Background: Controversy exists regarding the optimal chemotherapy regimen for older adults with acute myeloid leukemia (AML). Patients and Methods: We analyzed data from the US National Cancer Data Base of 25,621 patients aged 60 to 79 years, with a diagnosis of AML from 2004 to 2014, who had received single-agent versus multiagent chemotherapy. A Cox proportional hazard model was used for overall survival (OS) analysis for the entire study cohort and separately for patients who had received single-agent (n = 6743) versus multiagent (n = 6743) chemotherapy, matched for age, Charlson comorbidity index, and AML subtype. Results: The use of multiagent chemotherapy was high overall (70%) but declined with factors, such as increasing age, Charlson comorbidity index, AML subtype other than good risk, academic center, lower rate of high school graduation, and more recent year of diagnosis. Patients treated with multiagent chemotherapy had greater 1-year OS (43% vs. 28%), especially for patients aged 60 to 69 years and those with good-risk AML or Charlson comorbidity index of 0 to 1. OS (hazard ratio, 1.32; 95% confidence interval, 1.28-1.36) remained more favorable for the multiagent chemotherapy group on multivariable analysis. This was confirmed in a matched cohort analysis. Conclusions: To the best of our knowledge, this is the largest real-world study that has demonstrated an association between factors such as age, comorbidity, and AML subtype and the use of multiagent chemotherapy. The use of multiagent chemotherapy was associated with improved OS, especially for patients aged <70 years, those with good-risk AML, and those with a low Charlson comorbidity index.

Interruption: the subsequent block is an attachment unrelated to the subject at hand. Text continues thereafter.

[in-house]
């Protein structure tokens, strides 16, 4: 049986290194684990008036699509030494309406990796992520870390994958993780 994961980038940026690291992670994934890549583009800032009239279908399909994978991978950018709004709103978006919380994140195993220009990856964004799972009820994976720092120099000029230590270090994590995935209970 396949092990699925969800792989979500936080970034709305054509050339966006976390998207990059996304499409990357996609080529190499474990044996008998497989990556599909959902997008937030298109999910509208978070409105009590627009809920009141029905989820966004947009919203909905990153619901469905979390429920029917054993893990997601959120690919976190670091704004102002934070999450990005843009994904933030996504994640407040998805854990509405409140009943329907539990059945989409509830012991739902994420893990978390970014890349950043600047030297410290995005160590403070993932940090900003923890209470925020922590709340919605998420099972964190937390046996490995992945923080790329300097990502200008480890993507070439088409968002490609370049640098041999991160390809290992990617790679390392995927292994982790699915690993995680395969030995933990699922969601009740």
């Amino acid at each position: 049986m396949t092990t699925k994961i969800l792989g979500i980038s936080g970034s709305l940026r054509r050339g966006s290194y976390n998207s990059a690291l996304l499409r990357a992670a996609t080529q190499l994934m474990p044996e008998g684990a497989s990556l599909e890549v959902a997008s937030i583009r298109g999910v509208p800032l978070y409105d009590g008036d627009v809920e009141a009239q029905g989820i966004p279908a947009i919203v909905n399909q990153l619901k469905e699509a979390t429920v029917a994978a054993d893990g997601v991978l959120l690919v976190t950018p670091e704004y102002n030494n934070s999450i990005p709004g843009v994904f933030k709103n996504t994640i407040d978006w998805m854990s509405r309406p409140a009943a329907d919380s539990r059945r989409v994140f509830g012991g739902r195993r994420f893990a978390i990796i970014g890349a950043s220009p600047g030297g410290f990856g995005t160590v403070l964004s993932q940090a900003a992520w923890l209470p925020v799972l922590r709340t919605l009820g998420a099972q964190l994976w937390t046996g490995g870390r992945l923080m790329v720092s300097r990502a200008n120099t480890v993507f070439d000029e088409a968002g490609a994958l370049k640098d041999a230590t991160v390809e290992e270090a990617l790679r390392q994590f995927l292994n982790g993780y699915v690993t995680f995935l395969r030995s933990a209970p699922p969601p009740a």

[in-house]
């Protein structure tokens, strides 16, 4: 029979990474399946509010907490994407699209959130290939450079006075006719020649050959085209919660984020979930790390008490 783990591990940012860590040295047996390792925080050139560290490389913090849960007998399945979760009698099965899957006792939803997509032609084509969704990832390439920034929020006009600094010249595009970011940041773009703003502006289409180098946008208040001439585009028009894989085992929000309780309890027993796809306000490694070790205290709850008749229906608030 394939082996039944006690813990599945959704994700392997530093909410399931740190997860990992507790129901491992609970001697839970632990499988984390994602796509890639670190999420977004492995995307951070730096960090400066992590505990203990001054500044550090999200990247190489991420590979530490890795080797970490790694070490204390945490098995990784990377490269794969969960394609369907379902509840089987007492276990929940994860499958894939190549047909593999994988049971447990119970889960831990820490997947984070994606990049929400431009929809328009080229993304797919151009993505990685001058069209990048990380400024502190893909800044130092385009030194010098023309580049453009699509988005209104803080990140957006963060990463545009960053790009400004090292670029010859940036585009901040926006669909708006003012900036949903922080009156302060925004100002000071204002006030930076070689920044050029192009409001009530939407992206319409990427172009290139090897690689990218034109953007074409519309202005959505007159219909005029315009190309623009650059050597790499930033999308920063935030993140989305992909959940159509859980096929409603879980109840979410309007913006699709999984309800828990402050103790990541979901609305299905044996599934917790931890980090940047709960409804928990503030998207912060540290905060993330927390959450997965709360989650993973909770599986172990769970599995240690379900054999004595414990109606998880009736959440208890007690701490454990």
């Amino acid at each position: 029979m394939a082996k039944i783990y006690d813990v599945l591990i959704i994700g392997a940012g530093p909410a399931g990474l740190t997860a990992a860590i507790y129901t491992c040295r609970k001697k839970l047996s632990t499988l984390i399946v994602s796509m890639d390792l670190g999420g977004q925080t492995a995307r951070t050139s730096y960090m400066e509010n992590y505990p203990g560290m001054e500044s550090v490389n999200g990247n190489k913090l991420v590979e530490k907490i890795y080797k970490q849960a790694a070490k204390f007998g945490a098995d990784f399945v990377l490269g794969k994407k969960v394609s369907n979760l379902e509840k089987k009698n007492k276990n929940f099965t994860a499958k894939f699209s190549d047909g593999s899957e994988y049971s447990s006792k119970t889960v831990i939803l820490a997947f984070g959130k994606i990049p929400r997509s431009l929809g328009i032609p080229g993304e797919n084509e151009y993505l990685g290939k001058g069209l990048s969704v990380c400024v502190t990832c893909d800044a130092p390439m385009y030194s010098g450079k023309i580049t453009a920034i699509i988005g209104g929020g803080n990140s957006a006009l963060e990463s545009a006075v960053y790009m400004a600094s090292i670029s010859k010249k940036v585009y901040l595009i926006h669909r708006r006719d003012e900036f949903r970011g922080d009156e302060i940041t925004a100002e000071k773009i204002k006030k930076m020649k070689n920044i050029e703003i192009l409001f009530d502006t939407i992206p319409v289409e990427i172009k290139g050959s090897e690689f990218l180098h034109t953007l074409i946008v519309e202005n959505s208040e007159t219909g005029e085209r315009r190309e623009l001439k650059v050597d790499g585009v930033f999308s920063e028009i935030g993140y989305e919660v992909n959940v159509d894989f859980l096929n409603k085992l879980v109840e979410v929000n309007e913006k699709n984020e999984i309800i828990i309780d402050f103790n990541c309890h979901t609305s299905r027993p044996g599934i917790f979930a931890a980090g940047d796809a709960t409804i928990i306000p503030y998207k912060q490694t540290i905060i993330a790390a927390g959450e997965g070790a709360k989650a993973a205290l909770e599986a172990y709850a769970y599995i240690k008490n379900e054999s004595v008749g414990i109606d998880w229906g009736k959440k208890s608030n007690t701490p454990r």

Original languageEnglish (US)
Pages (from-to)e239-e258
JournalClinical Lymphoma, Myeloma and Leukemia
Issue number5
StatePublished - May 2020


  • AML
  • Database study
  • Early mortality
  • Older adult
  • Survival

ASJC Scopus subject areas

  • Hematology
  • Oncology
  • Cancer Research


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